I had a great lunch with some graduate students, Jerome Cukier, and Drew Skau (from Tableau), and followed that up with some additionally interesting sessions. I will say that the afternoon InfoVis sessions (I did not try the SciVis or VAST sessions today) were a bit more technical than the morning session, so I got a bit less out of them. The paper by Anastasia Bezarios and Petra Isenberg, which tested how well people perceive visual variables from different perspectives in front of a large wall display was really interesting, and I enjoyed the description of the actual experiment.

I also spent a bit of time in Marek Kultys’ tutorial on Good Practice of Visual Communication Design in Scientific and Data Visualization. Marek had a really nice basic-level data visualization course in his 4 hours or so of lecture, including a practical design period in which students were given a design challenge and asked to do some sketches (unfortunately, I didn’t stay to see how it turned out). I always find it interesting to see how different people try to teach basic data visualization principles and though I found his slides hard to read, I think his “6 Principles of Information Design” - borrowed from Edward Tufte's "The Visual Display of Quantitative Information" book - are well worth repeating:

  1. Have a properly chosen format;
  2. Show comprehensive information in true context—that is, do not lie;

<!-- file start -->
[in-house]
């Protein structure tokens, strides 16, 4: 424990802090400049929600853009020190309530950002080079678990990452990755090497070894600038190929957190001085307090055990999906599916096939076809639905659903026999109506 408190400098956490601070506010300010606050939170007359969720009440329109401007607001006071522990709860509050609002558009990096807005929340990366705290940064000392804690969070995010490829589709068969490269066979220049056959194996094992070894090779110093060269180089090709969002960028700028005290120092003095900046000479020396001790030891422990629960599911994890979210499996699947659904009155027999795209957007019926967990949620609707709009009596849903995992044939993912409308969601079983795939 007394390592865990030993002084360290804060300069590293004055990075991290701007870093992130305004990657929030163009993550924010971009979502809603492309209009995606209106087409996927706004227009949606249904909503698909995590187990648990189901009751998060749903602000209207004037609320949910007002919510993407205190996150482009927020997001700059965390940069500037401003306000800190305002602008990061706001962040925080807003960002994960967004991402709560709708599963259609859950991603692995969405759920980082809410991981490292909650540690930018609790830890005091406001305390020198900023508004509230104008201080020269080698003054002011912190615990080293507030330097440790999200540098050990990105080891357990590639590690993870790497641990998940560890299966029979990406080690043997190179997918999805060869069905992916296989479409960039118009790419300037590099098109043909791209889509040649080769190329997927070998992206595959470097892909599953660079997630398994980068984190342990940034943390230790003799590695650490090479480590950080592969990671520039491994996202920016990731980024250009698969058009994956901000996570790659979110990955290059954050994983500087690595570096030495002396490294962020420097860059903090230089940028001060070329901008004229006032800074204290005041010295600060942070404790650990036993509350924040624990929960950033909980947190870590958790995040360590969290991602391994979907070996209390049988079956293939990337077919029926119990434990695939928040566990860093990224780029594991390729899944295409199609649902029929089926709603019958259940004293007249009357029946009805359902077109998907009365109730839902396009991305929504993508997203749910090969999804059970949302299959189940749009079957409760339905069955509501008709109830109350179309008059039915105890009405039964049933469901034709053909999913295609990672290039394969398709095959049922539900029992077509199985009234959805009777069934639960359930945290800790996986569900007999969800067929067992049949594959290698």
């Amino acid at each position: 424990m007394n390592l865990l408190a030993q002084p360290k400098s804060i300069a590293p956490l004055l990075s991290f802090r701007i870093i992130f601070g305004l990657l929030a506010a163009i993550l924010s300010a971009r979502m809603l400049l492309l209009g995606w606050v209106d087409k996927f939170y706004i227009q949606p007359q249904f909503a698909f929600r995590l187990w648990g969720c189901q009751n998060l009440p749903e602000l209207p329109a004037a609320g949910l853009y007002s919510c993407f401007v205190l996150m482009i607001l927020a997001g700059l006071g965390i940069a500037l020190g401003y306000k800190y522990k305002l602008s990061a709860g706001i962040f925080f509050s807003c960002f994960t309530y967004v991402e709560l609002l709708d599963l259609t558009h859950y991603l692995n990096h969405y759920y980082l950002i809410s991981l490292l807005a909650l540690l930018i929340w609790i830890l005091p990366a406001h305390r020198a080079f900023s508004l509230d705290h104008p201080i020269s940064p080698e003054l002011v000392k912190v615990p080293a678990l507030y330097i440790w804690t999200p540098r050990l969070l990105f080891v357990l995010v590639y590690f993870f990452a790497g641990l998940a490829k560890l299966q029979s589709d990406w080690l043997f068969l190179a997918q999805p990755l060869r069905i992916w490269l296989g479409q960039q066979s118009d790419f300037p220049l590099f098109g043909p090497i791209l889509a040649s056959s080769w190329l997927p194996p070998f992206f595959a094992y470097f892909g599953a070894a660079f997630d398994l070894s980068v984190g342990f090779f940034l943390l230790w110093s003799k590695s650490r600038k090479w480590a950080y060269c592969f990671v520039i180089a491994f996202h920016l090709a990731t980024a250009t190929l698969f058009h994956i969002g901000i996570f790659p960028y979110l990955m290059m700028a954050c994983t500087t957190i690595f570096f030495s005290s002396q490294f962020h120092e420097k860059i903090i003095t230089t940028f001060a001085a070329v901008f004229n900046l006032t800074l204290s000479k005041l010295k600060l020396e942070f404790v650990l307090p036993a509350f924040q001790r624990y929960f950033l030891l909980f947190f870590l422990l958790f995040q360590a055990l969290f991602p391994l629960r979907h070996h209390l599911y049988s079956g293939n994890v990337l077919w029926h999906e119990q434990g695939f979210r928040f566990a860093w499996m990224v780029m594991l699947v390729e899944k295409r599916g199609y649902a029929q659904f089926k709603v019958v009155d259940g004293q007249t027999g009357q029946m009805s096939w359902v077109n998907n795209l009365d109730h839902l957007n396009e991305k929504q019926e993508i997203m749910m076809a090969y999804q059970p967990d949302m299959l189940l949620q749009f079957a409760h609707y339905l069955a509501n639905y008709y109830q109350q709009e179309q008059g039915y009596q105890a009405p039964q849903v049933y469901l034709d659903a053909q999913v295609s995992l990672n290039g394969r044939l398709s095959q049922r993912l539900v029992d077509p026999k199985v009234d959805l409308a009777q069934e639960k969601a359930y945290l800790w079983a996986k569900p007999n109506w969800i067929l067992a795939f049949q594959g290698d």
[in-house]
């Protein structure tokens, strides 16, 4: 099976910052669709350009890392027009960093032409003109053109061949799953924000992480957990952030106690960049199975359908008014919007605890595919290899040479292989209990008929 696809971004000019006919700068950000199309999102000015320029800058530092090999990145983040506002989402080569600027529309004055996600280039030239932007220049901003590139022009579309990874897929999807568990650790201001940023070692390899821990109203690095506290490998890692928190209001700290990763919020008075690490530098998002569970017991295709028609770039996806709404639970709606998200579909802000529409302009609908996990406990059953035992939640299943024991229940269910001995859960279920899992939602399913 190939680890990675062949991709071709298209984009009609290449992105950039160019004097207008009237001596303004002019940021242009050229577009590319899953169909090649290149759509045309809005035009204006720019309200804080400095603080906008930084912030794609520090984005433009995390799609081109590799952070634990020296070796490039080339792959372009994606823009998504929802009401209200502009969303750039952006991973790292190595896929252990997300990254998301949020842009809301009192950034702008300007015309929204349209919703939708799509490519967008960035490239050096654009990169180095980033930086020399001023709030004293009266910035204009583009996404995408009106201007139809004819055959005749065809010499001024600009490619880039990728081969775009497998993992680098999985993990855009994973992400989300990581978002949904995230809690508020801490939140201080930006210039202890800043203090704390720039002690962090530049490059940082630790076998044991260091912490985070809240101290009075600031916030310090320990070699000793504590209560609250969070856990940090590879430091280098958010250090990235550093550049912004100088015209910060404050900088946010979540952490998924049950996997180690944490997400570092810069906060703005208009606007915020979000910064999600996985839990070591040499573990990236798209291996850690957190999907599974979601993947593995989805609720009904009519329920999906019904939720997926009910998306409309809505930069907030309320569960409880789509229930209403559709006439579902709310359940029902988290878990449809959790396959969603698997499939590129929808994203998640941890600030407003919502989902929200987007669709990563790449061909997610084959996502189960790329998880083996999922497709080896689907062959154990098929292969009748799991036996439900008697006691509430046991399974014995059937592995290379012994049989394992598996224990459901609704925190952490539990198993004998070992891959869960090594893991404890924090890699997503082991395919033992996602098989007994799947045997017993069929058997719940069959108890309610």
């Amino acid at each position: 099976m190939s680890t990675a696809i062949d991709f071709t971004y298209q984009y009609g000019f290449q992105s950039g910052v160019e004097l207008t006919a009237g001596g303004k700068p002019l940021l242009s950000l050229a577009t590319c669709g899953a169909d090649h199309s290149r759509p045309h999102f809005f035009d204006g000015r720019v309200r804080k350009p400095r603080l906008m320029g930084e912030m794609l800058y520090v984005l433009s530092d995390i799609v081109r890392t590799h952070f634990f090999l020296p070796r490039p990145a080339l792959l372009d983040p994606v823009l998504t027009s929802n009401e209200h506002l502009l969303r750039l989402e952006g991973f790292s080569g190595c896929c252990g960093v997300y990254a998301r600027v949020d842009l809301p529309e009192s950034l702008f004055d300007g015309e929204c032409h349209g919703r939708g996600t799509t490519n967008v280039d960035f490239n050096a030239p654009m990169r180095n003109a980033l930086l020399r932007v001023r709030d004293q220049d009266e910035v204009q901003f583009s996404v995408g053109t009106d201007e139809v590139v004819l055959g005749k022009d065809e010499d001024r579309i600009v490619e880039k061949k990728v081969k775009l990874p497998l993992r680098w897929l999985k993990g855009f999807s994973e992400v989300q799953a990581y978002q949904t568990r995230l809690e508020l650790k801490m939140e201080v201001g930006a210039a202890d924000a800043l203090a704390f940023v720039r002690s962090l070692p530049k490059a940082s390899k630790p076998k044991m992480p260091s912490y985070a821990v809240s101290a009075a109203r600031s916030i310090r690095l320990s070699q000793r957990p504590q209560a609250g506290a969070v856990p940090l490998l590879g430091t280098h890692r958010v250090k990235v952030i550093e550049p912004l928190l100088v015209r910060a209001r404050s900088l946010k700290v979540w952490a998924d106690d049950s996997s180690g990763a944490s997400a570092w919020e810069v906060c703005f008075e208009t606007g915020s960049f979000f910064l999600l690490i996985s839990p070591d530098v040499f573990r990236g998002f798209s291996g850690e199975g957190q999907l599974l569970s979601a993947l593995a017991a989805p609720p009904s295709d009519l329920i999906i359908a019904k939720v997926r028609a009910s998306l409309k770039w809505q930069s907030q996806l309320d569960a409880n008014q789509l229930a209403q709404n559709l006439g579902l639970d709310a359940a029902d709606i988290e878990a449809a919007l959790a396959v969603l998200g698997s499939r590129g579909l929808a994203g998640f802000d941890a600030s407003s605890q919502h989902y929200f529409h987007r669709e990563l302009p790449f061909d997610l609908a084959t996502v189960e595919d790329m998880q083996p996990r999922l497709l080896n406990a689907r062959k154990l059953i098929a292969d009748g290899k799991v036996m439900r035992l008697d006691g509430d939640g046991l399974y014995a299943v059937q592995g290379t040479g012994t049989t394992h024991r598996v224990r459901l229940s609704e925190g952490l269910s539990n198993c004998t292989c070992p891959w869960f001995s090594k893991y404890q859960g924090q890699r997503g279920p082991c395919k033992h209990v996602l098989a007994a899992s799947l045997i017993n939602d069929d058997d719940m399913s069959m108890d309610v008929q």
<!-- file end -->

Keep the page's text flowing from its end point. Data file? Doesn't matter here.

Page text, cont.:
3. Use words, numbers, and drawing together;
  4. Avoid content-free information, including chart junk—in in other words, avoid redundant visual elements;
  5. Display an accessible complexity of detail; and
  6. Have a narrative quality—tell a story about your data.

In the Evening

So, a little personal plug here. I spent the first part of my evening with about 70 other people doing a “Poster Fast Forward”, which was really fun. Each of us got up for 30 seconds to give a preview of our poster (mine is on the data visualization and infographic efforts at the Congressional Budget Office), which are being showcased in a neighboring room. I followed that up with an Ignite Talk (a 5 minute talk in which your 20 slides automatically advance every 15 seconds) at an event run by Noah Iliinski and sponsored by Tableau. A lot of people from the conference showed up and everyone seemed to have a good time.

The Bad - or Perhaps Just My Confusion

I freely admit that the academic side of data visualization is not my area of expertise. But I saw a number of different presentations today and here are some of the reported sample sizes in each: 6, 10, 12, 15, 20, 5, 20, and 31. With such small samples sizes, I find it hard to believe the statistical results in any of these studies. I have to go to the back of my nearest statistics book to find the critical values of t-statistics when sample sizes are that small and I am almost entirely certain that none of these authors can claim that their samples were truly random. (Someone did try to point out that perhaps the respondents were randomly seated around the computers—that doesn’t count!) It also appears to be the case that many of the participants in these studies are students at the various universities at which these experiments are taking place. I just find it hard to think how results from studies using such small samples can be applied to the population at large. Even if cost is an issue, conclusive results should be based in good statistics, and such small sample sizes does not, to me, inspire confidence.

There looks to be a number of great talks tomorrow and I’m excited to see what others are doing.

VisWeek updates by Jon Schwabish: Day 3
VisWeek updates by Jon Schwabish: Day 1